A teenager recently contacted me with the following comments:
“I am a 17 year old with ‘determined they are good at parenting’ parents. I tried to encourage my parents to read your book and they refused. So I brought up the fact that they ‘try to teach me with imposed consequences rather than contingencies.’ I was then ridiculed and belittled by my dad. (How’s that for “good parenting”?) He said that if I were mature enough I would not have said that statement. He said that consequences and contingencies are the same thing. I am now going to prove to him the difference between the two.”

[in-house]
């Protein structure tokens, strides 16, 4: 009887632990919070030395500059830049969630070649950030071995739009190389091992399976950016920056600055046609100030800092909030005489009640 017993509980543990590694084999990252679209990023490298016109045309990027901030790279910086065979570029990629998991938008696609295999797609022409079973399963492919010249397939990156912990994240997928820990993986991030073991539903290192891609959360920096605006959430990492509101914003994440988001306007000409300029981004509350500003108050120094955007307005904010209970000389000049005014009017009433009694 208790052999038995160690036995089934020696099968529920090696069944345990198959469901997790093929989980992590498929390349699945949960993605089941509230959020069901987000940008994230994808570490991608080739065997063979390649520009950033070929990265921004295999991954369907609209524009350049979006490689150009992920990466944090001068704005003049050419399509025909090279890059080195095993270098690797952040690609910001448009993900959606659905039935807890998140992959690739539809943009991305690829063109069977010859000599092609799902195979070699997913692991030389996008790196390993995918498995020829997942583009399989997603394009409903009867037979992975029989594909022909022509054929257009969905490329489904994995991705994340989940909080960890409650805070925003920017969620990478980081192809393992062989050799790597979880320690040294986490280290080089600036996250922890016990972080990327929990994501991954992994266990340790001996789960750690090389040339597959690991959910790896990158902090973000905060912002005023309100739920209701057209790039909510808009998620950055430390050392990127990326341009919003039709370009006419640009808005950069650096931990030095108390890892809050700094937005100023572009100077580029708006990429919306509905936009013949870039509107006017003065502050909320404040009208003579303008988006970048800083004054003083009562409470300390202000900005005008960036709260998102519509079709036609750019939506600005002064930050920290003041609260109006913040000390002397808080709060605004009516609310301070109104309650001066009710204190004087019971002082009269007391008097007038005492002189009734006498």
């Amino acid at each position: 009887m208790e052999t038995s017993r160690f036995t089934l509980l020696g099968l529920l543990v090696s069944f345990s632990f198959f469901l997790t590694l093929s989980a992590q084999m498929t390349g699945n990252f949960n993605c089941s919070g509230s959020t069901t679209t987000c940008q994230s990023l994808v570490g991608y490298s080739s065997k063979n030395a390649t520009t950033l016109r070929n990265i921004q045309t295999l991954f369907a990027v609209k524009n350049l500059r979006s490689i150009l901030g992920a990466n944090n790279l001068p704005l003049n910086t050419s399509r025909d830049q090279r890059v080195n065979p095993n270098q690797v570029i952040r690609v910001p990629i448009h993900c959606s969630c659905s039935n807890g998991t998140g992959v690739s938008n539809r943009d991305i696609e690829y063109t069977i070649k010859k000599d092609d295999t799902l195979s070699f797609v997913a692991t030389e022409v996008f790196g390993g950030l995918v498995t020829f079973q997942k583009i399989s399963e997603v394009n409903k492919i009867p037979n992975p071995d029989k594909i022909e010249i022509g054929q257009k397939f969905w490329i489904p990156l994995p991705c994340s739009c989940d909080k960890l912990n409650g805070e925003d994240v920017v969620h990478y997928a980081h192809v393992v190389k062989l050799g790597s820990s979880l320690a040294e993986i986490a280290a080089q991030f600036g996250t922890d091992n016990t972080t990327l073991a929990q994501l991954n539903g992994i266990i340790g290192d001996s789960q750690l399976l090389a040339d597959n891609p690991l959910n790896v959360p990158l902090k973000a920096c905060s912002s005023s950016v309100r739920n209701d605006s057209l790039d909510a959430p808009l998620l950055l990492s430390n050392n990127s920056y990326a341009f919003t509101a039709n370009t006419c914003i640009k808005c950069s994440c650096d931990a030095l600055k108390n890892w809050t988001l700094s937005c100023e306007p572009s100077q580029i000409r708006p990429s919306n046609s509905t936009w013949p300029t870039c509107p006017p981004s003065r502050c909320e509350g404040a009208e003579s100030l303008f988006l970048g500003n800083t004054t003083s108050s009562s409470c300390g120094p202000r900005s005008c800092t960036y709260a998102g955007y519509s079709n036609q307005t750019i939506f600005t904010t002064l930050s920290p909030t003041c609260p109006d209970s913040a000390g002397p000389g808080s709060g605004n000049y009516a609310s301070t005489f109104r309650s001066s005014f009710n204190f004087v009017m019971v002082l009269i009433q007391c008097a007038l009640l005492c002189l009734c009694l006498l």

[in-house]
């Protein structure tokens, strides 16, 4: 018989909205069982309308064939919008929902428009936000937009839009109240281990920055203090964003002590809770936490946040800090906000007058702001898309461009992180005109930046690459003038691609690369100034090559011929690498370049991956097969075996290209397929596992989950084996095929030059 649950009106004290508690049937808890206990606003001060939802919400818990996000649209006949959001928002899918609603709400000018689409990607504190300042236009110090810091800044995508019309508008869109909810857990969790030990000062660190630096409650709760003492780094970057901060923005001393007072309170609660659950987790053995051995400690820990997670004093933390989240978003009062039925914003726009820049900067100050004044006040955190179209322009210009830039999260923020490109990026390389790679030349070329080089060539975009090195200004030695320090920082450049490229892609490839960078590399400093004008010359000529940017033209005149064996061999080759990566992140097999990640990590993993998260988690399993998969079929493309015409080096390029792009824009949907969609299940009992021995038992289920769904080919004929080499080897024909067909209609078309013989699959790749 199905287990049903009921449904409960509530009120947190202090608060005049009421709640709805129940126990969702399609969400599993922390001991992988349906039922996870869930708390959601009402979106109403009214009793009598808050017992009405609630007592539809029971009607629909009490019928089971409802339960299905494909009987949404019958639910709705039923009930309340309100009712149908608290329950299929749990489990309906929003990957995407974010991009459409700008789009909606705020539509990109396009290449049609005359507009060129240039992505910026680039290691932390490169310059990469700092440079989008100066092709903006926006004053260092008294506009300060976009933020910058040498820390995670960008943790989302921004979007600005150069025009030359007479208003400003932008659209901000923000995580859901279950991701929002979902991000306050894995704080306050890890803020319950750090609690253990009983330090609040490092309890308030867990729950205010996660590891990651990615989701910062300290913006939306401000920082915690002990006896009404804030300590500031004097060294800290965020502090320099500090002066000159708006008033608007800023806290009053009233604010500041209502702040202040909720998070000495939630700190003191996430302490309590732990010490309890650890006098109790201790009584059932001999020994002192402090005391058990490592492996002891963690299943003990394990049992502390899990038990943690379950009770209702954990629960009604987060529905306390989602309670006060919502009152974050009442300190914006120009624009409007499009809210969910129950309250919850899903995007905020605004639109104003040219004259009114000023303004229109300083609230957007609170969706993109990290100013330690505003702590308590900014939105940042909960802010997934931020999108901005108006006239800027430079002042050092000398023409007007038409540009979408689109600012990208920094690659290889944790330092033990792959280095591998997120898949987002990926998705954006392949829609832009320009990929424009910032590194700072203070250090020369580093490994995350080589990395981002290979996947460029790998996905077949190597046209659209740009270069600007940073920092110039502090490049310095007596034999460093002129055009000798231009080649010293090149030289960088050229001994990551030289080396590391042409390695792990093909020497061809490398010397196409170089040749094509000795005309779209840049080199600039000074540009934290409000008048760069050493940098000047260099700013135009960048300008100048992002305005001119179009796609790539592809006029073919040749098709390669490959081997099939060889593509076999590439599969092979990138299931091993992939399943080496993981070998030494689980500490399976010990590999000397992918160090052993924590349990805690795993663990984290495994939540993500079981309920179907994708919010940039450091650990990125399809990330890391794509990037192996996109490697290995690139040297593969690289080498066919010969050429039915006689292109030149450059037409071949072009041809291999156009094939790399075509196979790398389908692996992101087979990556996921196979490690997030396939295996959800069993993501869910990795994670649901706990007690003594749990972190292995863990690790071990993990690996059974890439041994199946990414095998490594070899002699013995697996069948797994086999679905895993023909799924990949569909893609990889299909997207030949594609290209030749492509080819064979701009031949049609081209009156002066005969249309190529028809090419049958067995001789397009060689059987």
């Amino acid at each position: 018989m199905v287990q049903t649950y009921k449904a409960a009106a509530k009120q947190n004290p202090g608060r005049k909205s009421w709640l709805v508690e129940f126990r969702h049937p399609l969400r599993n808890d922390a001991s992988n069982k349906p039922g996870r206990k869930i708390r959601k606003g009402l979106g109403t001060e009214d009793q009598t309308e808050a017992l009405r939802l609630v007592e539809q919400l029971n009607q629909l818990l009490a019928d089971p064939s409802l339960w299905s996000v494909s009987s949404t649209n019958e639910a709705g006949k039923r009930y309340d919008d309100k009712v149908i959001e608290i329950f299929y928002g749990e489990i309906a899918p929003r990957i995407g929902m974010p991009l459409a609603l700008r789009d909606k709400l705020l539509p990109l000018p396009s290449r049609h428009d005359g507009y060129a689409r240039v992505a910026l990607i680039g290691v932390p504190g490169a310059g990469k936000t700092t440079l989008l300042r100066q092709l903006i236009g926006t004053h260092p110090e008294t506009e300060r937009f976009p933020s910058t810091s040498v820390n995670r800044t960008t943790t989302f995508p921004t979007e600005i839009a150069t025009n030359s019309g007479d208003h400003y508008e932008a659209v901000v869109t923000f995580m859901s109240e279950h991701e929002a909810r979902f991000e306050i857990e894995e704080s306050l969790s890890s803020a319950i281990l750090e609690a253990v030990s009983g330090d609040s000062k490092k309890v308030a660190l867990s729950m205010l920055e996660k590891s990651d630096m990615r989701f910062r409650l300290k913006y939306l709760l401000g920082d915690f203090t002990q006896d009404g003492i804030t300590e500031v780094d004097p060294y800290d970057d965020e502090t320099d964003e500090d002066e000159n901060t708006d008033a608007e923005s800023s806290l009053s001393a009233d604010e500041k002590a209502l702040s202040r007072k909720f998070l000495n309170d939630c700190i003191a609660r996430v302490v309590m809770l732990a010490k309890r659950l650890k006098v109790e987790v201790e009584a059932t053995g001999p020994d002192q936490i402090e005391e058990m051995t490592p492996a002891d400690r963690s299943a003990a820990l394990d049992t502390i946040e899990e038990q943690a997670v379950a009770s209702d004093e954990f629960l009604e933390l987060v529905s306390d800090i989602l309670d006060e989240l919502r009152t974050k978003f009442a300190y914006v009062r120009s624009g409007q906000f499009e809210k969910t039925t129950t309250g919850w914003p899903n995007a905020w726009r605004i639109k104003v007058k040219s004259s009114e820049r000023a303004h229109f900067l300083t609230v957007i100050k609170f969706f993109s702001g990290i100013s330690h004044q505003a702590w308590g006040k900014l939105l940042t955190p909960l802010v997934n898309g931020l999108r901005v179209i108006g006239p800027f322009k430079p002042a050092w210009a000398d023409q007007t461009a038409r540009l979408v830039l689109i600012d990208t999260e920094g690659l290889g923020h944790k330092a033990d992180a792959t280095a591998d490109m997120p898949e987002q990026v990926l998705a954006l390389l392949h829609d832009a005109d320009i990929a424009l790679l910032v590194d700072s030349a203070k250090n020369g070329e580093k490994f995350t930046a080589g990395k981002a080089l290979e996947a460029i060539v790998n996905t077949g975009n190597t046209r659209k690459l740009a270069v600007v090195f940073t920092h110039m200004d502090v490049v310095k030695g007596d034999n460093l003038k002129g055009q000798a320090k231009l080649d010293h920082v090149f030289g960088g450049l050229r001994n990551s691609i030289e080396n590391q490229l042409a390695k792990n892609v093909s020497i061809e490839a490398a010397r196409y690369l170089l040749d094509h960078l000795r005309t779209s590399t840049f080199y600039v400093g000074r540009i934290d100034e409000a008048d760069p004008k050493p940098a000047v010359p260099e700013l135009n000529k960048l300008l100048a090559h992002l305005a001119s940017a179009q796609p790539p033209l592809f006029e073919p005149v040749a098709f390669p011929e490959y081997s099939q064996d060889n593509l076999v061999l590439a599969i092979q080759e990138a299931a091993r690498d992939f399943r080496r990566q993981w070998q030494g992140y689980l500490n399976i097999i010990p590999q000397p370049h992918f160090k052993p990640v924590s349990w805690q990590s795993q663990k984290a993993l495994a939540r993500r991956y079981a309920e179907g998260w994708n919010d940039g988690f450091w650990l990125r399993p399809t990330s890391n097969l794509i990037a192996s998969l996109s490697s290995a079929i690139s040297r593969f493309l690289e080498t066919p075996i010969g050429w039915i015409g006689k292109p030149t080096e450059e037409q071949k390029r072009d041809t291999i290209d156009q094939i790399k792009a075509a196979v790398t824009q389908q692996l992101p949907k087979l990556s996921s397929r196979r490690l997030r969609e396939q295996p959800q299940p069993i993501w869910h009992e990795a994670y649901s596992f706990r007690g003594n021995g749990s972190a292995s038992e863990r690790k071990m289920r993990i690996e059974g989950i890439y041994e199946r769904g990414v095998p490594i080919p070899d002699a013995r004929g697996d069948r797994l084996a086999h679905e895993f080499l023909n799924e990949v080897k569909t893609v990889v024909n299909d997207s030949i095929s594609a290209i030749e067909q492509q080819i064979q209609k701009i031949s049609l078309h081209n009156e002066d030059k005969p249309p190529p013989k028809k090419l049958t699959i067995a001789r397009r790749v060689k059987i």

I replied to the teen with the following:
The father is of the old … >>> READ MORE >>> →
Although consequences can be either positive or negative, when parents refer to “consequences” for discipline purposes, these are often in terms of threats or punishments that are imposed. Using an imposed consequence to discipline only works when a young person finds value in the relationship or when the person sees value in what he is being asked to do. Otherwise, people perceive an imposed consequence in negative terms because of the inference, “Do this—or else!” It threatens pain or discomfort should the young person fail to comply with the demand.
Such is the case when the adult says, “If you continue to do that, then this is what is going to happen to you.” Additionally, telling a youngster, “You … >>> READ MORE >>> →